Books and Literature, Culture

Jennifer duBois’s second novel, Cartwheel, is an example of psychological realism done right, that is to say, not locked into a desperate schemata designed to make each act of each character a Newtonian inevitability set into elegant motion within the heatless, frictionless word problem of The Way We Live Now; rather, it’s a fraught, cock-eyed rending of minds made ever more inscrutable the deeper we delve into them, a sort of dissection that ends with a pile of catalogued parts that can never again be whole. This is how the mind really works, or I should say instead, how it is, but too much realist writing has never gotten over Freud and sees consciousness as a knot to be untangled into a genealogy. Cartwheel is full of minds that make less sense as the book goes on, less sense to us and less sense to their own fictional selves. Superficially a novel about a notorious murder, it becomes a book about the obscurity and impossibility of motive, about the odd fact that self is as much a conceit as narrative; that as there aren’t actually stories in the world, neither are there selves.

The novel is both loosely and precisely based on the murder of Meredith Kercher in Perugia, or put another way, on the Amanda Knox affair, reset to Argentina, but following the general contours of that case closely. I’d heard about but hadn’t read duBois’s first novel; I should be honest and admit that the descriptions of the thing didn’t especially appeal to me; the setup sounded like the sort of prize-bait I try to avoid. I should maybe give it a chance. But I like lurid literature—I mean, I’m not above rereading Call Me by Your Name for the sex, for instance—and I was slightly fascinated by the Kercher/Knox story, as, I think, any former exchange student must be. So I grabbed Cartwheel from the library as a wild card and figured I’d read it in a night.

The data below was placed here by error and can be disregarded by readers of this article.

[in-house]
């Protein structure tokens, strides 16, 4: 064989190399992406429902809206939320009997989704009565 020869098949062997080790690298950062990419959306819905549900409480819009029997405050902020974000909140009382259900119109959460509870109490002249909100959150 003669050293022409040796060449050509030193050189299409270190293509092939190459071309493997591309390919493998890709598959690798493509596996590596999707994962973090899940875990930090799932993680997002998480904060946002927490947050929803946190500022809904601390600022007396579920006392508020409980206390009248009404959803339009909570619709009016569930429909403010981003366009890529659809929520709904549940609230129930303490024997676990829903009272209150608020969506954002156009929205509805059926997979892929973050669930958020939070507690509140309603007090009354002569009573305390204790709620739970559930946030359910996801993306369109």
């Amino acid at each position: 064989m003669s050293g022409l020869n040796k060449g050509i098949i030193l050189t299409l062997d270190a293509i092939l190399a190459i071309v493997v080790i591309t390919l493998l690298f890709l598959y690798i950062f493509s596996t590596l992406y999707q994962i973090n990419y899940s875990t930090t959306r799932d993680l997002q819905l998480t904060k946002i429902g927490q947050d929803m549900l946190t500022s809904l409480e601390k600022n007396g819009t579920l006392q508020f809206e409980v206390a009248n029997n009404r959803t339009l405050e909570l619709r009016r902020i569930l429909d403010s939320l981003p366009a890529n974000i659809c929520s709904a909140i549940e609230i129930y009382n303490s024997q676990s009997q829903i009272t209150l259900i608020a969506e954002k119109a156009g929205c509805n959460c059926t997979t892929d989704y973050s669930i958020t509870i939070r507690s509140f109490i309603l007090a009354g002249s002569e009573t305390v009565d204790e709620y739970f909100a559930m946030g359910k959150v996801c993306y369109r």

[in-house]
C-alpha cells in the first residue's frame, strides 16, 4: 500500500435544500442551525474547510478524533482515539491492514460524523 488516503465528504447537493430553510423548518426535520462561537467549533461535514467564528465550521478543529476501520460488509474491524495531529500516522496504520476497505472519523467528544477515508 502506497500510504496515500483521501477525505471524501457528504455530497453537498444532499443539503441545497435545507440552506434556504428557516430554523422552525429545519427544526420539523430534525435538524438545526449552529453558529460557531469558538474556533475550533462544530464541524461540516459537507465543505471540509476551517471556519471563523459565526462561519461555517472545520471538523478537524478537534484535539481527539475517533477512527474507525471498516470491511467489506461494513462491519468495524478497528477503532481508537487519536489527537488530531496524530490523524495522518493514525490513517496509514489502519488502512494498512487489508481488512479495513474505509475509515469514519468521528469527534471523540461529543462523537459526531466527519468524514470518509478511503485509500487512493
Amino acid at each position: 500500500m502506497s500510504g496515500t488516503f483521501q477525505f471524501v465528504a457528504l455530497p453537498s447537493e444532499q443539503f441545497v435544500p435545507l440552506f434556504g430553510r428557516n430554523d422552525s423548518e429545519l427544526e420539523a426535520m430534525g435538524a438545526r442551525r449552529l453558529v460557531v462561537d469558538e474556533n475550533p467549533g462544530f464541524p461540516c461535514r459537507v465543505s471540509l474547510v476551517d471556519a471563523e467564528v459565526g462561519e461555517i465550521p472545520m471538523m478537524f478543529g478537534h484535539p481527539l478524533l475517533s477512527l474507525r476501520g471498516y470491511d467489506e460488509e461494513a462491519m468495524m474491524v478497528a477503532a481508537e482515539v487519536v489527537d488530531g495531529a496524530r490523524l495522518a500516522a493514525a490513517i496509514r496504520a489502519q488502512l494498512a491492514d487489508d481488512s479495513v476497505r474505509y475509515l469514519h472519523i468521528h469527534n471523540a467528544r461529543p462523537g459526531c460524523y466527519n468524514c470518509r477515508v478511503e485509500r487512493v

In fact, the murder story is a sort of MacGuffin; though the details are changed, it’s almost immediately evident that we’re not going to stray too far from the Knox case. What we get, instead, is a series of chapters that wind in and out of the consciousness of Knox-manquée Lily Hayes, her sort-of boyfriend Sebastien, her father, and Eduardo Campos, the official prosecuting her case. All of them are thoroughly introspective, fully convinced of their own insights into their own motives, and thoroughly, tragically deluded. But—and this is the book’s neat trick, its welcome departure from the norm of American “literary fiction”: their delusions are never that they misapprehend something essential about their own character, that they believe themselves to be altruists, say, when they’re really egoists; that they’ve convinced themselves they’re doing good when in fact they’re just reenacting some evil done to them long ago.

Instead, they keep circling a core of self that isn’t there; they’re not orbiting a star, but a black hole, a well so deep and dense that it approximates solidity through a kind of nonexistence. They’re all reference and no referent; a set of contingencies reflecting only each other. Now, there are some predictable bits; the effect isn’t absolute. Lily and her family are burdened by the loss of an earlier child and sibling; Eduardo, the prosecutor is confounded by a fickle, disastrous marriage. And still, the pervading sadness in Andrew and Maureen Hayes, Lily’s divorced parents, feeds mostly on itself, even as they both—both of them intellectuals—cast back in hopeless hopefulness to the ur-tragedy of losing a child, while Eduardo’s dogged, moralistic pursuit of Lily in the murder case wills itself into a parallel with the flights of Eduardo’s wife rather than being naturally generated by them. Lily is the most obscure of all of them, and we can believe that she both did and did not murder that girl; that if she didn’t, she might have; that if she verifiably did, she might not.

This is a kind of fiction I wish we got more of: subversively resistant to the idea that human beings are a quantity to be known. In it, we are utterly alien to ourselves, and our lives aren’t hemmed in by the conventions of narrative and psychology, but keep messily, insistently transgressing them.

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